By being able to collect and use data in the voter file, we could put an end to stories like those told by one of my colleagues, New Hampshire Democratic Party Chair Raymond Buckley. In the days when they used to keep basic voter information on index cards, they had to hope that nobody had misplaced or spilled coffee on the voter card they needed on any given day.

State parties previously had a patchwork of individual systems, but folding them into a program with a national standard allowed them to acquire more data, facilitating more meaningful conversations with voters. The long-term goal here is more success at the ballot box. Over the years we have been able to take that base voter file and build on it, dramatically expanding our capacity to protect the vote by tracking voter purges. 

We can now offer presidential campaign level tools to candidates in school board and city council races. Local groups, like our Democratic Parish Executive Committees, can now access the data needed to organize precinct by precinct.

Nationally, Democrats have partnered with a company called NGP-VAN to deliver an amazing set of tools which, when combined with accurate state party data, helps create an environment where candidates can win. NGP-VAN’s Votebuilder system seamlessly integrates virtual phone banks, hub dialers, distributed canvassing, and even old school robo-calls with the entire campaign. 

The voter contact programs used by volunteers remain constant from campaign to campaign, cutting down on training time. And allowing volunteers to enter voter contact results as they make calls and knock doors radically decreases the amount of time that campaign staff must expend on data entry. New add-ons such as Digital Ad Placement and Peer-to-Peer Texting put real scalable tools into the hands of local leaders. This provides a space to house the data that can flip school board seats, win city council races, and build a base for a future run for governor.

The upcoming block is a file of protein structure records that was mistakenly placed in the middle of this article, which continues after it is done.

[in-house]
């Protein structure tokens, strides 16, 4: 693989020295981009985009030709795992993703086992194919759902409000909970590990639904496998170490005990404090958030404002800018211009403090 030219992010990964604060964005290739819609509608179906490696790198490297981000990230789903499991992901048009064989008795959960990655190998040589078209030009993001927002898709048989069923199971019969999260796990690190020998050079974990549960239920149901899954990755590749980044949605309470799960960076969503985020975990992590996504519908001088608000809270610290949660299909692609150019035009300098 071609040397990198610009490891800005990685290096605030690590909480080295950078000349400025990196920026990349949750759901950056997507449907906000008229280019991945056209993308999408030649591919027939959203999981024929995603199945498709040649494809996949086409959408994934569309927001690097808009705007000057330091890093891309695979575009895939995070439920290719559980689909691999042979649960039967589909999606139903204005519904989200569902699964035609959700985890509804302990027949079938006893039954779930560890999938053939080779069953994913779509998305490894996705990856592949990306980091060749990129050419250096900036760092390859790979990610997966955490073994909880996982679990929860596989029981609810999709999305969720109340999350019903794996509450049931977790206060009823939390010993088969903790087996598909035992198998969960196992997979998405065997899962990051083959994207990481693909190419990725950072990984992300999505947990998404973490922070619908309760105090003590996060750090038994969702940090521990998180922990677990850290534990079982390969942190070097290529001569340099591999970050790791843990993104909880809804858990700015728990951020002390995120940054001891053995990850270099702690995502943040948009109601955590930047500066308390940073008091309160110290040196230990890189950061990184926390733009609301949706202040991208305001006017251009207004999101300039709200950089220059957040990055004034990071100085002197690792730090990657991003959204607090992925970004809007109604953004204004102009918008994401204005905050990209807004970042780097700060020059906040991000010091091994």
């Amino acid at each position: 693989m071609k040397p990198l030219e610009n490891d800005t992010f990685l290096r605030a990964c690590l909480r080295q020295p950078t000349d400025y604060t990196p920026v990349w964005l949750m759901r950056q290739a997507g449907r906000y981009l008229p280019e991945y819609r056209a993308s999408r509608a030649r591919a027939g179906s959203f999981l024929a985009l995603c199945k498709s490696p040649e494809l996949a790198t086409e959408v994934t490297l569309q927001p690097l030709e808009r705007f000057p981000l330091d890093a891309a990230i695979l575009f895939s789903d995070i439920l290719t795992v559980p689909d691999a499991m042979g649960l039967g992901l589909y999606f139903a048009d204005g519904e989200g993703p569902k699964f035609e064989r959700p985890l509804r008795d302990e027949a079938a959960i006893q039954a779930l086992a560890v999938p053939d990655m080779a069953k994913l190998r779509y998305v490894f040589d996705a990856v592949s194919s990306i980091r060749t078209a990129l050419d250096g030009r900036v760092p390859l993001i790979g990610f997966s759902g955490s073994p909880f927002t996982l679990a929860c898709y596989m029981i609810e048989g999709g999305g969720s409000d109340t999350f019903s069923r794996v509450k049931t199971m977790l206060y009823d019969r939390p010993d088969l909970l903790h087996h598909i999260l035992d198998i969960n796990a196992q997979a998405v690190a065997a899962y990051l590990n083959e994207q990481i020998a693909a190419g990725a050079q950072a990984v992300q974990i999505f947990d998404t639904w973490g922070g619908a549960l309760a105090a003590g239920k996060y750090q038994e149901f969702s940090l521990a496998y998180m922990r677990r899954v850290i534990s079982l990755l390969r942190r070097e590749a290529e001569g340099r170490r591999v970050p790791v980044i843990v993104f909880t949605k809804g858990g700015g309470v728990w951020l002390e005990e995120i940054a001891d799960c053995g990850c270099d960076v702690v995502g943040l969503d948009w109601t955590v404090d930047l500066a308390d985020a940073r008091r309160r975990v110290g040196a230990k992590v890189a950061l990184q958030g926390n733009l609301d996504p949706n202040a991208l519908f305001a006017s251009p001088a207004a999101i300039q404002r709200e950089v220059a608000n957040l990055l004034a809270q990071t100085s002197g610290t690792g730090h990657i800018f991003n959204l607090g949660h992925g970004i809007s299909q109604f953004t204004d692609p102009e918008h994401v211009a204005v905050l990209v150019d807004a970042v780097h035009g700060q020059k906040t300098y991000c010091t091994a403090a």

Whereas the Votebuilder software has improved the old methods of data storage and ensuring the information on file is no longer static. Updates occur regularly – indeed, during Early Voting, it’s updated daily – with data preservation, maintenance, and protection taking top priority. 

Another national partner, TargetSmart, has helped NGP-VAN and the state parties enhance the reliability and performance of our data. With their scoring and modeling systems, we’ve been able to identify language preferences, match more phone numbers to actual voters, and generally clean up our lists. This boosts the effectiveness of our voter contacts.

All the data in the world is meaningless if you cannot analyze it and make predictions from it. This is where our national committees complement these partnerships. The Democratic National Committee (DNC) has a sharp and innovative technology department that continues to improve and evolve. State parties get assists as well from the data scientists at the Democratic Congressional Campaign Committee (DCCC), the Democratic Senatorial Campaign Committee (DSCC), and, certainly this year for Louisiana, the Democratic Governor’s Association (DGA). 

Indeed, the DGA deserves tremendous credit for being  a vital partner in our data operations, helping us build the modeling that allowed us to focus on the voters most likely to be receptive to our message. These organizations can take our base voter file, combine it with polling information, and come up with models to better determine who needs to hear from us, as well as when and how.